If Texas Education Commissioner Mike Morath has any say in the matter — and he most definitely does, the state’s battery of standardized tests will resume in the spring despite pleas to suspend the assessments for the 2020-21 school year.
Morath shared those thoughts in a virtual fireside chat at Friday’s State of Public Education luncheon, held by the Dallas Regional Chamber.
Here are a few takeaways that Morath and four local educational leaders — Dallas ISD Superintendent Michael Hinojosa, Plano ISD Superintendent Sara Bonser, Richardson ISD Superintendent Jeannie Stone and Dallas ISD board president Justin Henry — made during the 90-minute presentation, moderated by The Dallas Morning News‘ deputy publisher Leona Allen Ford:
The shutdown of public schools in mid-March because of the COVID-19 pandemic led Gov. Greg Abbott to waive the administration requirements for the State of Texas Assessments of Academic Readiness, or STAAR, tests last school year.
This summer, parent groups and educators hoped the STAAR might get benched again for the upcoming school year. A handful of state lawmakers — including Dallas Republican Rep. Morgan Meyer — sent letters to Morath’s office asking for another suspension.
That’s not the path Morath is ready to take, however.
When asked by Ford about his plans for STAAR this school year, Morath said that he’s been “pretty consistently clear.”
“The expectation is certainly by April, we should be able to assess [students],” he said.
Given concerns among educators about academic regression during COVID-19, being able to discern whether they are mastering the material is essential, Morath said.
“Teaching without some form of testing is just talking,” he said.
A-F’s probably back too
Morath was not as explicit when addressing the state’s A-F school accountability system, which largely uses STAAR results to grade campus and district performance.
He did not address whether the Texas Education Agency would alter those grades, perhaps limiting them to districts only, as the agency did in the first year of the rollout of A-F.
The commissioner was clear, however, that he believed it was critical to evaluate how well school systems are doing in getting students to learn content, adding that the TEA does “intend to publish” accountability data.
“We spend a lot of money on public education,” Morath said. “We need to find out how well that money is working for those kids.”
Keeping an eye out
Since the COVID-19 crisis started in March, Morath estimated that the TEA had responded to 5,000 emails and phone calls from school administrators, answering questions and listening to comments on how to move forward during the pandemic.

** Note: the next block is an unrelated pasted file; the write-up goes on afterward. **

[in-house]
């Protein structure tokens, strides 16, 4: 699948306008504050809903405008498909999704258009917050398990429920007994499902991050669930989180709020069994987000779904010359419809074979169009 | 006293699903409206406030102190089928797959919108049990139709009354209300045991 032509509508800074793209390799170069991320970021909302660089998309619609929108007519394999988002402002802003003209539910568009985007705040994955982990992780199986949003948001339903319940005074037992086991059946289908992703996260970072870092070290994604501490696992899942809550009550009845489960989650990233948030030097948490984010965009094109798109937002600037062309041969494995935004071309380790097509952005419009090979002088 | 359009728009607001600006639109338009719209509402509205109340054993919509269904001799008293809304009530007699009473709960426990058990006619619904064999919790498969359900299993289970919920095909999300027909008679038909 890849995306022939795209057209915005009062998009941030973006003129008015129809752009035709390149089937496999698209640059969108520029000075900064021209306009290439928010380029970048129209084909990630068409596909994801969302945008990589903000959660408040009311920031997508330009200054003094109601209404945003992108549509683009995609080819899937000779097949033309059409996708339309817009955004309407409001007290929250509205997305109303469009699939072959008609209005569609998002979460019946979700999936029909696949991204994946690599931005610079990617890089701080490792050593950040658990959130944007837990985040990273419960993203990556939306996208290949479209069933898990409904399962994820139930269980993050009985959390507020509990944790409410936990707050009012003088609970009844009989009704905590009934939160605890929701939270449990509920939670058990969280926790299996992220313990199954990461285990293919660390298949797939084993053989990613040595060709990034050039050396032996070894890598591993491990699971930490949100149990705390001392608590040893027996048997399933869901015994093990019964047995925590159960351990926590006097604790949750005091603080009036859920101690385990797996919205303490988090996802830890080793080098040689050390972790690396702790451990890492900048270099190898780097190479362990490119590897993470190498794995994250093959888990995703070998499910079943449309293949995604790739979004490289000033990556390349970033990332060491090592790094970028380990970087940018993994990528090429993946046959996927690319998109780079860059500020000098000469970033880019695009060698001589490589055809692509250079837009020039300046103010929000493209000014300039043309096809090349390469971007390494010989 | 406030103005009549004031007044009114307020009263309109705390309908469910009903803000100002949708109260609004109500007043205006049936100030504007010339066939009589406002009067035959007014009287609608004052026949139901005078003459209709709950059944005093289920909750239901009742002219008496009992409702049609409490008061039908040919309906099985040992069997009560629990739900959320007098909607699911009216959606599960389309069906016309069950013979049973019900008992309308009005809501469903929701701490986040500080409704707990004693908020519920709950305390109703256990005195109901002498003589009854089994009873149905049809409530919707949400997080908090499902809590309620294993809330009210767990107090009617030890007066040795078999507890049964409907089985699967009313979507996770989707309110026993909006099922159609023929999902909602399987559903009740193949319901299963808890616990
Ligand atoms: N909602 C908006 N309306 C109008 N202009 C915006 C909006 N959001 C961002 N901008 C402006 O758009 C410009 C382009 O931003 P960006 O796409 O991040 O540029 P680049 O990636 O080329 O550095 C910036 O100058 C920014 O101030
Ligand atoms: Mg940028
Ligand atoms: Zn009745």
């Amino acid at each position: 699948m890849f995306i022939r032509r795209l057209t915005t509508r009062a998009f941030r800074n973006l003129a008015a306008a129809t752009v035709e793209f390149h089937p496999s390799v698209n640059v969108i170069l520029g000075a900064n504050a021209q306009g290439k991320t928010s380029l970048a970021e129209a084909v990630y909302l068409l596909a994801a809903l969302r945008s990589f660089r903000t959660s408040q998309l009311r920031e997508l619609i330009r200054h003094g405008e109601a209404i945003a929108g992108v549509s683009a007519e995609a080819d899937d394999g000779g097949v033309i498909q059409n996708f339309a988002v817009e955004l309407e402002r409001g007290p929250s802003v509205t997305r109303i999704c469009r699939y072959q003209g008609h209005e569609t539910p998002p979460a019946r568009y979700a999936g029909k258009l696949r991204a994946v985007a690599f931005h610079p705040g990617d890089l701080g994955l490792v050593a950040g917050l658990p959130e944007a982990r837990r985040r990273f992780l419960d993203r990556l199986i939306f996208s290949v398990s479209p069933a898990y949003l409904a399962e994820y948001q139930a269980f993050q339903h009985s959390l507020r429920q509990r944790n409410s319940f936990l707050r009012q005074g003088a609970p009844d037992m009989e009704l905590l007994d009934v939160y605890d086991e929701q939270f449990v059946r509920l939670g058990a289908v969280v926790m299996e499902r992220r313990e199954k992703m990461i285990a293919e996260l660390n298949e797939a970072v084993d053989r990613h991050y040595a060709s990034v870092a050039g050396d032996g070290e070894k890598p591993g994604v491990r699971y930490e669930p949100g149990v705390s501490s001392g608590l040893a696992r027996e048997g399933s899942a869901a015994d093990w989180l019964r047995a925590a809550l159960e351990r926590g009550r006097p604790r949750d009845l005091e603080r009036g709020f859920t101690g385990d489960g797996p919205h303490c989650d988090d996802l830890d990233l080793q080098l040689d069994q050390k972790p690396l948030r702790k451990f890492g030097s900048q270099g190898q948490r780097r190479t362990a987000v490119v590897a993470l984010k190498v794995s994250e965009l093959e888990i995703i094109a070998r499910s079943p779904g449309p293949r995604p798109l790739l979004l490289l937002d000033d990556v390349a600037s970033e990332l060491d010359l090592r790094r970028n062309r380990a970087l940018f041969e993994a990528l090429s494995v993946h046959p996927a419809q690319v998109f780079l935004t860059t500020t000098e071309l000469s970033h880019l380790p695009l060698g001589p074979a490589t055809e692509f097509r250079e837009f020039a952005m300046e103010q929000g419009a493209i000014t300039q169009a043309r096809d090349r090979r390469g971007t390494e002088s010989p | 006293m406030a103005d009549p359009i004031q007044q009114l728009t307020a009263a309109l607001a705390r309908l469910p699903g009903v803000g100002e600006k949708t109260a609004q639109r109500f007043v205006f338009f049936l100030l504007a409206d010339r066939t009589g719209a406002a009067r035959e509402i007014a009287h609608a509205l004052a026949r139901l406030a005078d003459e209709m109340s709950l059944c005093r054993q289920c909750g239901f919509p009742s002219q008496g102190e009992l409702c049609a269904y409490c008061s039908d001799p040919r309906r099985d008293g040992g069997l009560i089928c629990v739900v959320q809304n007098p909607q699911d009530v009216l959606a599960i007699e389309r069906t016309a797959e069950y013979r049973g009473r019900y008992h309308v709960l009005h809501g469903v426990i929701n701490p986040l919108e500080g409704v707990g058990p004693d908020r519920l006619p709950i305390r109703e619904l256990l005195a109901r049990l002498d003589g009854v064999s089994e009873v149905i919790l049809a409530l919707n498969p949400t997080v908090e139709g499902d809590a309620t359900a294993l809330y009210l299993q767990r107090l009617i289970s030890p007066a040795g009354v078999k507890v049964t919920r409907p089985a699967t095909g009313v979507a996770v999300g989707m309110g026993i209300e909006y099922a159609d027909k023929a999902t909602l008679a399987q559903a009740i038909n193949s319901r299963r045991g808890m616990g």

“It’s been a lot,” he said.
On Thursday, the TEA — in conjunction with the Department of State Health Services — released a COVID-19 dashboard to track cases among staff and students. Since reopening for face-to-face instruction, school systems have seen 4,517 documented cases of the novel coronavirus, affecting roughly 0.2% of nearly 2 million teachers, staff and students who have returned to campuses.
But many of the state’s 5.5 million students aren’t back to in-person classes yet; several of the state’s largest school districts — including Houston, Dallas, Fort Worth and Arlington — will resume in-person classes in the coming weeks.
When asked if he had any concerns about an increase in infections on the return of those large urban districts, Morath said that he hoped the “knowledge base” on how to return to school safely, acquired in smaller districts, could be shared with those embarking on that journey.
The state’s response, Morath added, would be nimble if community conditions started to change.
“We’re trying to keep an eye on that, and … adapt accordingly,” he said. “As they say, ‘No plan survives first contact with the enemy.’”
Supers’ wish list
When asked by Ford for their wish lists for the upcoming session of the Texas Legislature, the superintendents’ comments centered around one key issue: money.
During its last session, the Legislature passed a long-awaited school finance bill: House Bill 3. That effort pumped $6.5 billion into public schools, creating a raft of new incentives and programs that schools have begun to adjust to in order to receive additional funding.
But the state’s uncertain financial picture amid the pandemic has educators worried. If the economy slides into a deep recession, the impact on public school funding could resemble what happened in 2011, when $5.4 billion was cut from education budgets.
Stone, Richardson’s superintendent, said she felt like educators were “back at square one” when it came to school finance because they are fighting to make sure lawmakers “fully fund the promises of House Bill 3.”
Bonser, Plano’s leader, said in order to address significant learning loss brought on by the pandemic, “the resources that we will need to close those gaps, it’s not less.”